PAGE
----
Anoka County program remarkably successful in helping women beat drugs.
Before telling her story of addiction, prostitution, violence, prison and, ultimately, recovery, Jackie Fairbanks held the hands of strangers and prayed.
She prayed for her daughter, whose own journey has taken her to a “darkness” that even Fairbanks never experienced. She prayed for guidance. And she gave thanks for a treatment program recently honored by the Humphrey Institute and the Association of Minnesota Counties, one that officials say may be unlike any other in the nation.
Anoka County’s Enhanced Treatment Program is a yearlong outpatient program for mothers in the criminal-justice system who risk losing custody of their children because of drug and alcohol addiction. It operates on a modest budget, yet produces startling results: Of the more than 9,000 drug tests given to clients over seven years, 98 percent have come back clean, county officials say.
“I had been through treatment seven times, I was doing meth, my life was unmanageable,” said Fairbanks, 51, of Coon Rapids. “But the Enhanced Treatment Program laid it on the line.
“For the first time, I was held accountable.”
The program eschews the traditional 28-day treatment model, instead using a rigorous 12-month effort that includes random testing and three mandatory meetings per week. When Anoka County launched its program in 2006, a handful of other Minnesota counties tried a similar approach. Now, only Anoka County’s remains, others having fallen victim to budget cuts. County officials and local treatment experts say they are unaware of others like it anywhere else.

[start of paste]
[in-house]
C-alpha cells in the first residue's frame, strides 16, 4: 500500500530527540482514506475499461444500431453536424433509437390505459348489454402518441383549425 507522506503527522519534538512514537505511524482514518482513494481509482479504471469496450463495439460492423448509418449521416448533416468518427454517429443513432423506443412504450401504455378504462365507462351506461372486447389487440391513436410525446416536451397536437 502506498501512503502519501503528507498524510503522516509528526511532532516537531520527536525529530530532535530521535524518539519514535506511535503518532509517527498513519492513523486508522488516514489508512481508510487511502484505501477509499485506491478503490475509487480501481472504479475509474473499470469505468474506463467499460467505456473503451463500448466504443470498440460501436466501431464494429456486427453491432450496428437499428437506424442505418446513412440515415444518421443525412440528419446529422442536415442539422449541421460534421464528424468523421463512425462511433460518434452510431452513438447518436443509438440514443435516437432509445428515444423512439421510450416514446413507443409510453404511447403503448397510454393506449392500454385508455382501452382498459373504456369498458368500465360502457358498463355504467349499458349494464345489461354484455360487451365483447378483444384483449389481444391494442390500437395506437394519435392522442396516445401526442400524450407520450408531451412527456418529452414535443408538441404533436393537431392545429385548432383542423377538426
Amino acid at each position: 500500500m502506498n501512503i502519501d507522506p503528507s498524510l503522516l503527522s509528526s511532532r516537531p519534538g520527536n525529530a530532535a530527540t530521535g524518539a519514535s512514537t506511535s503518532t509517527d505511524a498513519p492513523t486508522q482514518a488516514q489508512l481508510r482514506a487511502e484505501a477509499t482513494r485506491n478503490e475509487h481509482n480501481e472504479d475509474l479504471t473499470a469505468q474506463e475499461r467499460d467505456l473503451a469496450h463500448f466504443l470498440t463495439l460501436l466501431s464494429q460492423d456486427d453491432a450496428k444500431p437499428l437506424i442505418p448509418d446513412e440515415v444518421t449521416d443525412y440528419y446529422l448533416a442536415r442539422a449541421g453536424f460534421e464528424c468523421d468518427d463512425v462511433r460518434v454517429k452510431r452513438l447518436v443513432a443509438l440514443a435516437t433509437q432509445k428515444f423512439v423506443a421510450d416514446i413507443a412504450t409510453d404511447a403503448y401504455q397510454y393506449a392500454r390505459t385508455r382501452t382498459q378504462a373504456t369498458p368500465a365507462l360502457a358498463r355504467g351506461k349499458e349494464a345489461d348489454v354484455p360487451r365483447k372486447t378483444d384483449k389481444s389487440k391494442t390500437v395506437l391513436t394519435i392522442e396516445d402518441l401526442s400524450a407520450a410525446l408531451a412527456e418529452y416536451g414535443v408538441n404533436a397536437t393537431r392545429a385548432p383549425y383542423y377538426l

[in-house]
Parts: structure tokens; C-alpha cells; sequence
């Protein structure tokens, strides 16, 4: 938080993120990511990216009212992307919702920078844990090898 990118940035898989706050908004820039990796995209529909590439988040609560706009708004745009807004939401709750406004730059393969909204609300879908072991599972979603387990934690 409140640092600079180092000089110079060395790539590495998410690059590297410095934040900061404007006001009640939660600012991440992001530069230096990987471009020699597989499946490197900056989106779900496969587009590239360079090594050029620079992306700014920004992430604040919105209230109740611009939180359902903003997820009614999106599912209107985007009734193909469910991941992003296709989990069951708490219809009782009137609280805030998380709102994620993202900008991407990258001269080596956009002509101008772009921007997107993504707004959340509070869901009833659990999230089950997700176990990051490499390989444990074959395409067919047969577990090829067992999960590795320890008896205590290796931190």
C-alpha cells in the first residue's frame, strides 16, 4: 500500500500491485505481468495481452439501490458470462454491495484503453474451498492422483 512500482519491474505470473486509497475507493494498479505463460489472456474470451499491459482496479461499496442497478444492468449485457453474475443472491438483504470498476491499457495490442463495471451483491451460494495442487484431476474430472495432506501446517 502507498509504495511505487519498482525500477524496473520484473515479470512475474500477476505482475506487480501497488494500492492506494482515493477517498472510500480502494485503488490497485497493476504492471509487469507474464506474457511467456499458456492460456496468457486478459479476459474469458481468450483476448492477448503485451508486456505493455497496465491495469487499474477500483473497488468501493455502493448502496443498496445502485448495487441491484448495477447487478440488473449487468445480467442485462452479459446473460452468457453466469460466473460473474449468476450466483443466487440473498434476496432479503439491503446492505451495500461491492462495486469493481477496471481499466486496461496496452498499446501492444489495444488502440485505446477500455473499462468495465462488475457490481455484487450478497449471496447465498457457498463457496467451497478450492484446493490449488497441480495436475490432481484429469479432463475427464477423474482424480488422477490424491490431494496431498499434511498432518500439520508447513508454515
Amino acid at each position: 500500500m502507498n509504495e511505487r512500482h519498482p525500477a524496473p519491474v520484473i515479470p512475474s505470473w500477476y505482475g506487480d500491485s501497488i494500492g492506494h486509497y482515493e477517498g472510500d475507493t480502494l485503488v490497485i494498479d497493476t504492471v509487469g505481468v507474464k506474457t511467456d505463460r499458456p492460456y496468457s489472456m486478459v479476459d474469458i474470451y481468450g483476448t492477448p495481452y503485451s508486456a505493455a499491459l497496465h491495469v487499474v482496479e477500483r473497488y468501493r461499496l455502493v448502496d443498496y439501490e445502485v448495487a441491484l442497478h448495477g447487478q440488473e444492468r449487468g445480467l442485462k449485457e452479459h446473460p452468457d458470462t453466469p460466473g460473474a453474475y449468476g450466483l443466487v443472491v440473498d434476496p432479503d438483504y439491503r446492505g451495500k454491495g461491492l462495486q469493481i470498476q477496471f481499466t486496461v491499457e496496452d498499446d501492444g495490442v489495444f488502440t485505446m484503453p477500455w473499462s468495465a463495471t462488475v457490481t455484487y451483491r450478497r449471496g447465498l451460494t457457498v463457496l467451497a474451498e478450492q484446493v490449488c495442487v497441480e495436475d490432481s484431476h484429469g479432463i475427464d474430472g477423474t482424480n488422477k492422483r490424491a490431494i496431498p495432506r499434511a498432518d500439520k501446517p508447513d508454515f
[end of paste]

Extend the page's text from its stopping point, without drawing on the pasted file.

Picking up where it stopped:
The program sometimes has been on financial life support, anxiously awaiting last-minute state grants. But the results have been consistently eye-opening. All of the program’s 150 graduates are self-sufficient and 90 percent are employed, said Cindy Cesare, the county social services and mental-health director. Only 15 percent had jobs when they entered the program, she said.
Of the program’s first 51 graduates, 86 percent have custody of their children.
Others are noticing. In December, the program won the Humphrey Institute’s Local Government Innovation Award and the Association of Minnesota Counties’ Achievement Award. And Anoka County Judge Jenny Walker Jasper received the 2013 Robert H. Robinson Service Award from the Minnesota Community Corrections Association for her support of the program’s clients.
“Addiction was the No. 1 reason mothers would lose custody of their children,” said Rhonda Sivarajah, chairwoman of the Anoka County Board. “The standard 28-day treatment program just wasn’t working.”
Response to meth epidemic
The Enhanced Treatment Program grew from what Cesare calls “the 2006 meth epidemic.” That year, more than four-fifths of the women incarcerated in Anoka County were guilty of meth-related offenses, she said.
The county wanted a program that would not only treat addiction, but also develop parenting skills and healthy relationships and teach women to be self-sufficient. All of that couldn’t be accomplished in 28 days.
“When these ladies enter the program, they’re coming at a low point of their lives,” said Darcy Holter, program supervisor. “They’ve lost their children. They lack life skills. They’ve been victims of domestic violence.”
By the time they graduate, the women have been clean for a year, have earned their G.E.D. and have a place to live. Many become licensed drivers. Many are reunited with their children.
The program’s annual budget of $273,294 includes a $108,714 grant from the Minnesota Department of Human Services, with Anoka County covering the rest. But Cesare says that by ultimately uniting a mother with her children, the county saves $1,344 per child — the average cost for 62 days of foster care for one youngster. The program also has reduced the number of repeat offenders.
‘Now I’m clean’
Clients measure the program’s value differently.
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